Outdoors

Richland Rod & Gun Club creates Web site

RICHLAND -- A new Web site created by the Richland Rod & Gun Club is a one-stop clearinghouse of information on how to prepare and enjoy a catch or kill.

If you don't know how to fillet a fish, field dress a deer or clean a duck, the website Northwest Game Recipes, www.northwestgamerecipes.com, has a link with the answer.

Visit other links on the site, and you'll learn how to safely preserve fish or game meat. Other clicks take you to recipes for fish, shellfish, upland game, waterfowl and big game.

The site even offers history lessons about the Northwest through entries about wildlife culled from the journals of Lewis and Clark during their journey in 1805-06.

Launched in early September, the Web site now has more than 110 recipes and the list keeps expanding, said Russ Wyer, who developed and manages the website.

All were contributed by club members and are specific to game and fish species found regionally, Wyer said.

"We wanted to focus on the Northwest, on the fish and animals we find here," said Wyer, of Richland.

The club may have created a unique site. Some outdoor retailers have sections on their Web sites on cleaning, preserving and preparing game and fish, but few sportsman's clubs have compiled similar information.

"We were looking around for a while to see how to approach it, and we weren't able to find anything like this on the web," said Angie Conant, club president.

Conant added, "I think it is a step into the future for the club. We all love to hunt and fish, but the reality is many of our kids are stuck behind a computer, and they may not know how to clean a fish or cook venison. This is a place they can go to find out that information."

The Web site was spawned by the club's annual wild game dinner, where many of estimated 200 members contribute and prepare game meat or fish from their freezer for the feast, Wyer said.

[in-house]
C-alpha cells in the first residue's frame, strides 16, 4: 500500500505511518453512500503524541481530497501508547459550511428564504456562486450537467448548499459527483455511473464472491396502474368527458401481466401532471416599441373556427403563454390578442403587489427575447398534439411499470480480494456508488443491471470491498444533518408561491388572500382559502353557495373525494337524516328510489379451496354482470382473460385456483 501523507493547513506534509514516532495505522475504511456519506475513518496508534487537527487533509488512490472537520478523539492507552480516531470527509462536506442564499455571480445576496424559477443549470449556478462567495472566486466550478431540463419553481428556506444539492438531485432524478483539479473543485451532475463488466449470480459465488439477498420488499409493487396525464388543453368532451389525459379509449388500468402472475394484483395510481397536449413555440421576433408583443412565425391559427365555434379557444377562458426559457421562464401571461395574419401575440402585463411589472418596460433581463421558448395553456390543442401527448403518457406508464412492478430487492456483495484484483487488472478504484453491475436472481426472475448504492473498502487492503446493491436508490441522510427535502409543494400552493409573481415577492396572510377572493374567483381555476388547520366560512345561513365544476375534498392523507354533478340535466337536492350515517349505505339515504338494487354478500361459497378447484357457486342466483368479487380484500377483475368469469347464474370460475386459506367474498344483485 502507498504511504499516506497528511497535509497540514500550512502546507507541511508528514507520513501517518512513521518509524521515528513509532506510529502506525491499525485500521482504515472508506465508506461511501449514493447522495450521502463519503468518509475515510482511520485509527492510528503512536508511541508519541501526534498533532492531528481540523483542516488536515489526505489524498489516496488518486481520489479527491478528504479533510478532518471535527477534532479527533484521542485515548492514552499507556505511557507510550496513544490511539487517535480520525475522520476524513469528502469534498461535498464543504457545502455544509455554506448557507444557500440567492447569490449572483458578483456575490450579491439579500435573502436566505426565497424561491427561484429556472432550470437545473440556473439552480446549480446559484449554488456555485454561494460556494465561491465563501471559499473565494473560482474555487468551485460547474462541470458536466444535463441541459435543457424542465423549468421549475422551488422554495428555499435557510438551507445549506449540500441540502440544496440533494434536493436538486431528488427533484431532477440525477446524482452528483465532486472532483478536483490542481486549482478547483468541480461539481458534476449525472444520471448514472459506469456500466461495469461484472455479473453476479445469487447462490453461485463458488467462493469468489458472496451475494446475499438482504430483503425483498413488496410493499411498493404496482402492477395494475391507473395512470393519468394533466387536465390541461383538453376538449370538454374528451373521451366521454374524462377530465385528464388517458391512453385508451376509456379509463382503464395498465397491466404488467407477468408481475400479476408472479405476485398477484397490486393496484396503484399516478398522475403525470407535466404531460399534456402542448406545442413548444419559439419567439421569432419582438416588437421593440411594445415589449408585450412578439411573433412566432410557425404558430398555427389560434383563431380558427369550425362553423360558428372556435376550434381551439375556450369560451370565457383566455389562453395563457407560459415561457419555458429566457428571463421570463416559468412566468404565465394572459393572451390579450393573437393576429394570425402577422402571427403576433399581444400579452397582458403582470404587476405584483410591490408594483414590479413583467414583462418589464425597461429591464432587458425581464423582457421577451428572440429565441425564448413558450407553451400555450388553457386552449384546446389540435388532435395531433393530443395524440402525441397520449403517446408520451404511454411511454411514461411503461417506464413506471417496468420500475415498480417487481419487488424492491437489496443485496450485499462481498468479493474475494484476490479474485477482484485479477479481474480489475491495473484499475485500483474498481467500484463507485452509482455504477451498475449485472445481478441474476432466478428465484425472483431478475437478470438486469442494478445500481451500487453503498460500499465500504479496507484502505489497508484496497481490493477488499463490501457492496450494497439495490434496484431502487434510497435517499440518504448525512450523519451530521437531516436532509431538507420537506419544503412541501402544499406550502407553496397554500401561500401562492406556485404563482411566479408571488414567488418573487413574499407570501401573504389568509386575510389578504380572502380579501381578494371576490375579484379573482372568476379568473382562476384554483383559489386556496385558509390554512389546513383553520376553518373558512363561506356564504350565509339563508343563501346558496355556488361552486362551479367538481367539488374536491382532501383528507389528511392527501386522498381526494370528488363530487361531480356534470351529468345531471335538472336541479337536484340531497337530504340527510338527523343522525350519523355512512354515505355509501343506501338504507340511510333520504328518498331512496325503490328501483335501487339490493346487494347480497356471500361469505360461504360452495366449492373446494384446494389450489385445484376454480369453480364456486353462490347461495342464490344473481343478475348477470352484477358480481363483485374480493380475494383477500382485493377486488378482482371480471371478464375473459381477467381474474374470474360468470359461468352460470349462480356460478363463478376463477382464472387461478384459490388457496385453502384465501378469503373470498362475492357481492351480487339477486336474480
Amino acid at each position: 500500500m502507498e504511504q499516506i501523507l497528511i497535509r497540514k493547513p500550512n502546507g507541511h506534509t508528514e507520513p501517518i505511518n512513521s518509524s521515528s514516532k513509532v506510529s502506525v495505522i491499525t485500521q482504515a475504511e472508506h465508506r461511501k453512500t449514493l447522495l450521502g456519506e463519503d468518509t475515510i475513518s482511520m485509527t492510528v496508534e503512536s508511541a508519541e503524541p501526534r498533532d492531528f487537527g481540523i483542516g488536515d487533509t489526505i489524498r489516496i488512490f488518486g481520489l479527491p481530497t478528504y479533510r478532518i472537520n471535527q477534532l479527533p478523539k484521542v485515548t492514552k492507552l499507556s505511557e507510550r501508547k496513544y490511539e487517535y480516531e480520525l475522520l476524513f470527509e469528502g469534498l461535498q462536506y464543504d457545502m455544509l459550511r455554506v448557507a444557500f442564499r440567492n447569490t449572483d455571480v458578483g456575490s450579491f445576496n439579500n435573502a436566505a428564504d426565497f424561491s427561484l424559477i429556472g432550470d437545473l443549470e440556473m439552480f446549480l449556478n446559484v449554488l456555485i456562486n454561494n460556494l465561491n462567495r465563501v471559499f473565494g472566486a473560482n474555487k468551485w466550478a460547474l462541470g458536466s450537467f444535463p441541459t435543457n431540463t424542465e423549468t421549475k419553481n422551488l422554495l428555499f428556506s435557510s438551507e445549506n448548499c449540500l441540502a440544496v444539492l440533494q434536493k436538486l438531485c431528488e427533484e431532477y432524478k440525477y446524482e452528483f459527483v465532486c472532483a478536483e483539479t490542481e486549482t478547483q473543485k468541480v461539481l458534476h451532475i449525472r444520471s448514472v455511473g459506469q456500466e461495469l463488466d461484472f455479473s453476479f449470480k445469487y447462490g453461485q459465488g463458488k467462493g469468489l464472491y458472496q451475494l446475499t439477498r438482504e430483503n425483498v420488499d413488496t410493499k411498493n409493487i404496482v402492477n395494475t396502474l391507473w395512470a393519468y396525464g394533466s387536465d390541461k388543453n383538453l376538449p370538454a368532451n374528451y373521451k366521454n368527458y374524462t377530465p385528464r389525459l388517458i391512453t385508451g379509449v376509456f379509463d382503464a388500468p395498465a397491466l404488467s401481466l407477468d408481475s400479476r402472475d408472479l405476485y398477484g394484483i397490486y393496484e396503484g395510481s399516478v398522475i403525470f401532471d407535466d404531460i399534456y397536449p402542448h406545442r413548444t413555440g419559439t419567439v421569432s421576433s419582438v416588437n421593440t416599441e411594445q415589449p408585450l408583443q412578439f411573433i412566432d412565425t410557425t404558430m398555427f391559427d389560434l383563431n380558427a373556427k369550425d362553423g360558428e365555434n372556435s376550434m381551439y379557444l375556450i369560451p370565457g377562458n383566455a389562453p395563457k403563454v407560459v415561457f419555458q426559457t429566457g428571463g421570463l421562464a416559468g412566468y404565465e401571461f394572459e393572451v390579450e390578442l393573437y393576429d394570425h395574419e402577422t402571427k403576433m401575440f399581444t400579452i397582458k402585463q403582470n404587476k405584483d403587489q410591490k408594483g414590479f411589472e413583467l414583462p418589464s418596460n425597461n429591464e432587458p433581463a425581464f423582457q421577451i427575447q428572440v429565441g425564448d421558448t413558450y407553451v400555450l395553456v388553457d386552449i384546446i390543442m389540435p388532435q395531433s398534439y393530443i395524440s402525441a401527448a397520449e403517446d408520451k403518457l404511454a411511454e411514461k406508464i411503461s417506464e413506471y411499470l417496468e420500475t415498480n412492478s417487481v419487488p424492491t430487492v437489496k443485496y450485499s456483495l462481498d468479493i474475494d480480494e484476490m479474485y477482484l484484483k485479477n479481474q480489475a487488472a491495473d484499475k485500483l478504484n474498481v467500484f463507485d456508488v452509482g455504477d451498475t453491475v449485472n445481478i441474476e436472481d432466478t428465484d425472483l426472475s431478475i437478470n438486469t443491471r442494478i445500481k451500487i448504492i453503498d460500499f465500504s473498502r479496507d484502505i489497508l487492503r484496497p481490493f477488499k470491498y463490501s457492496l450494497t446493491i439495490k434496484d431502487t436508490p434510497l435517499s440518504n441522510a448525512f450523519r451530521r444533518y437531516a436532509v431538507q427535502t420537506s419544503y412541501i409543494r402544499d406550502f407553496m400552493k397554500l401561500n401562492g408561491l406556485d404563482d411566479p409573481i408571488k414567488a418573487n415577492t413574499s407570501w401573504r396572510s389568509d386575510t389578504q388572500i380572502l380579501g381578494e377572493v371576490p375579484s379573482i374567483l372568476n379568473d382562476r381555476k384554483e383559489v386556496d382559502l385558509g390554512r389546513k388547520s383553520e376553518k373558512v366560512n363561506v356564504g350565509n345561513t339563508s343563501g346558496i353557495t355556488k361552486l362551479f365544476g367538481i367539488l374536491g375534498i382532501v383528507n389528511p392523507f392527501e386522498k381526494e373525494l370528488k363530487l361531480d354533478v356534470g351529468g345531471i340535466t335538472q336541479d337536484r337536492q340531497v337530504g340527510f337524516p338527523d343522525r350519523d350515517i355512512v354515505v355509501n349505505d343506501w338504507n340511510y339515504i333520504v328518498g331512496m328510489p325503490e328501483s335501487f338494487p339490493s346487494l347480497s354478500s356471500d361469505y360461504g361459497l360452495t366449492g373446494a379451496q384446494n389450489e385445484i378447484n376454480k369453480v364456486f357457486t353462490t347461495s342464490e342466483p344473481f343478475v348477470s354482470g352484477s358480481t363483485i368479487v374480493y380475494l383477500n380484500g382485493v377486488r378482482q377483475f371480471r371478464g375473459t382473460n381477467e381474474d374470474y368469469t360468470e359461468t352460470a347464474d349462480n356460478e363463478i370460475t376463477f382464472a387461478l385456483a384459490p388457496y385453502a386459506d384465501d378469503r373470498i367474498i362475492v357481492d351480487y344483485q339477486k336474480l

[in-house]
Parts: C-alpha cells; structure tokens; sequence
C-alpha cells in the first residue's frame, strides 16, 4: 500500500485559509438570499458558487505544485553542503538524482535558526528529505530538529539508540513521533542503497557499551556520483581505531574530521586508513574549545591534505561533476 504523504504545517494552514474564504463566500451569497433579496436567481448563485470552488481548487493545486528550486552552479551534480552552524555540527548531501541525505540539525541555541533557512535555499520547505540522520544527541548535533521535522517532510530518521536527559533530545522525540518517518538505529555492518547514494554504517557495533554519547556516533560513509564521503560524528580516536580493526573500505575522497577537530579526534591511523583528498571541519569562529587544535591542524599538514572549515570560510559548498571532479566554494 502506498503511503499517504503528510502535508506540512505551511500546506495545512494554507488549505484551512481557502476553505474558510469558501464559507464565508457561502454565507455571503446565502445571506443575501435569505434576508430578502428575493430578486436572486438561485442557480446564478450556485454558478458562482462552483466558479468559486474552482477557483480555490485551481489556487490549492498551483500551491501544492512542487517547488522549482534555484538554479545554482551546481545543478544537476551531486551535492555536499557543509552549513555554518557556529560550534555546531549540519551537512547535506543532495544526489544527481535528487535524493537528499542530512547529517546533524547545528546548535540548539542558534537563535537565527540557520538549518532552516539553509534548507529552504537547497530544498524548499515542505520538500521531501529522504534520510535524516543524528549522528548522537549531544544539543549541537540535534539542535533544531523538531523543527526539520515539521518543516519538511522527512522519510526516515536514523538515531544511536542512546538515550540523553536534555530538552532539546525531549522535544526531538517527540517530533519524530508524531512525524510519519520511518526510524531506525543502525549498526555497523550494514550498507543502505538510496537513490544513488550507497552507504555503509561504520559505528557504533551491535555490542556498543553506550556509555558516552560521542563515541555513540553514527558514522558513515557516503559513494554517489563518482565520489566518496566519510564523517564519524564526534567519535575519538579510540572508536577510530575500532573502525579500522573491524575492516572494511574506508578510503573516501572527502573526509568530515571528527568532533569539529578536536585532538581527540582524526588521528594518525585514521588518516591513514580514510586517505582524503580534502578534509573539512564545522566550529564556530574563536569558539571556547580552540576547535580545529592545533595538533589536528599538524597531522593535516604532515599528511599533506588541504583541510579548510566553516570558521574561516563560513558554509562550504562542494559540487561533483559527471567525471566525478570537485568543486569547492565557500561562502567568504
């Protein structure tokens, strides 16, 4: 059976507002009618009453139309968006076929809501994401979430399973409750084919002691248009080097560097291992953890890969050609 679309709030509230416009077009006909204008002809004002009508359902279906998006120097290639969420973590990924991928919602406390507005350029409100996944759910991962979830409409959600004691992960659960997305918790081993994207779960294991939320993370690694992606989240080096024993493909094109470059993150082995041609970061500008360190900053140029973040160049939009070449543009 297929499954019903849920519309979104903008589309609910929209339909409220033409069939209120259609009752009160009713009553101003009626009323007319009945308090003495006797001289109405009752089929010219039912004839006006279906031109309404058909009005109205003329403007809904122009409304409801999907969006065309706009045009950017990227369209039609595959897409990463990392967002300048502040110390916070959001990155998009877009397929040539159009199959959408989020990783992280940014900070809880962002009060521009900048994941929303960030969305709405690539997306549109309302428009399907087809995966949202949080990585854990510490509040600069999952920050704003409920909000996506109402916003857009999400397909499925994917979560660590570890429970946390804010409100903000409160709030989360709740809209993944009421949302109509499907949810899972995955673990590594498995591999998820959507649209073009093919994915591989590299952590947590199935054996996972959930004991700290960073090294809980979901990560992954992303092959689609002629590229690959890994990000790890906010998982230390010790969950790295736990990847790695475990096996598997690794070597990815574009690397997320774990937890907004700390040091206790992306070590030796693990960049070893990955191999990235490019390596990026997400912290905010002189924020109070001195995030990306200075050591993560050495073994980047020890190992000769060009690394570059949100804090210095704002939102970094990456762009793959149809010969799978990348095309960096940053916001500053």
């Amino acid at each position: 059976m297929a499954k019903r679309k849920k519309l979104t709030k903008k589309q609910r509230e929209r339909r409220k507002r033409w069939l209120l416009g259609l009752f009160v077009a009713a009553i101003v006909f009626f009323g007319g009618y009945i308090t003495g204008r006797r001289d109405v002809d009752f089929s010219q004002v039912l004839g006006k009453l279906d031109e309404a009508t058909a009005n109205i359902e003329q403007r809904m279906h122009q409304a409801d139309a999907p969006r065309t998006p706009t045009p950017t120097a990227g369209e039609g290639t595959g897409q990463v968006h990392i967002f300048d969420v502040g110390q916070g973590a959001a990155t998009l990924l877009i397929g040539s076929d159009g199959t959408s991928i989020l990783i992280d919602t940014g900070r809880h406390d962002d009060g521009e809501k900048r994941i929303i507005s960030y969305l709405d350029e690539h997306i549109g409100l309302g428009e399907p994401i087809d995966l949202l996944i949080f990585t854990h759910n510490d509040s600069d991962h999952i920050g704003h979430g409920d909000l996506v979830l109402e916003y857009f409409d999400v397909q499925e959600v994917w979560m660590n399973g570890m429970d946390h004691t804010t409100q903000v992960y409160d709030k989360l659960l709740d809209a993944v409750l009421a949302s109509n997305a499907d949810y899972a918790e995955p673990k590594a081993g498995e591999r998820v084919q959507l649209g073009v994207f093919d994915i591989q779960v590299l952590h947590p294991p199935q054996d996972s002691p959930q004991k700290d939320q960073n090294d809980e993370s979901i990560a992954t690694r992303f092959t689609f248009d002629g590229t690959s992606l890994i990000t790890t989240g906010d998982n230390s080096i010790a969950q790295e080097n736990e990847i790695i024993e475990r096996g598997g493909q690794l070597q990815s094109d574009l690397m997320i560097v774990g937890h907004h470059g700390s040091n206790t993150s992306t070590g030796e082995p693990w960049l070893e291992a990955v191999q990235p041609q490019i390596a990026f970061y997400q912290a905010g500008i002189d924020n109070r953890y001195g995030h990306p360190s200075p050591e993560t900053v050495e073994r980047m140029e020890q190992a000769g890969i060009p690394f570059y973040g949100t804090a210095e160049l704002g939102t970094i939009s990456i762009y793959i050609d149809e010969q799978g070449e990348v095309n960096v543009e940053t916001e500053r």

Instead of swapping recipes, some members suggested creating a Web site to share their tried-and-true standards.

In surfing the Web, members found there was a dearth of sites with comprehensive information about what to do with a fish after catching it, or how to butcher a big-game animal and safely preserve the meat.

"We felt it was important to let people know what to do after harvesting an animal: How to handle an animal while processing it, packaging it and freezing it, and getting it ready for cooking," Wyer said. "There's also a separate section on food safety."

In the recipe link, there is a separate section for marinades, rubs, and sauces, which are essential for some recipes because wild game is much leaner than domestic meat.

Among the array of recipes are sweet and sour pheasant, moose tenderloin in peppercorn sauce, sweet Italian venison sausage, smoked salmon soup, honey-baked sturgeon, and even a pike shore lunch. The choice depends on what game, or fish, is in the freezer.

"A cook must determine the best recipes and select the right kind of game to satisfy the preference of the guests, family and friends," the Web site says in the introduction to the recipes.

* Kevin McCullen: 509-582-1535; kmccullen@tricityherald.com.

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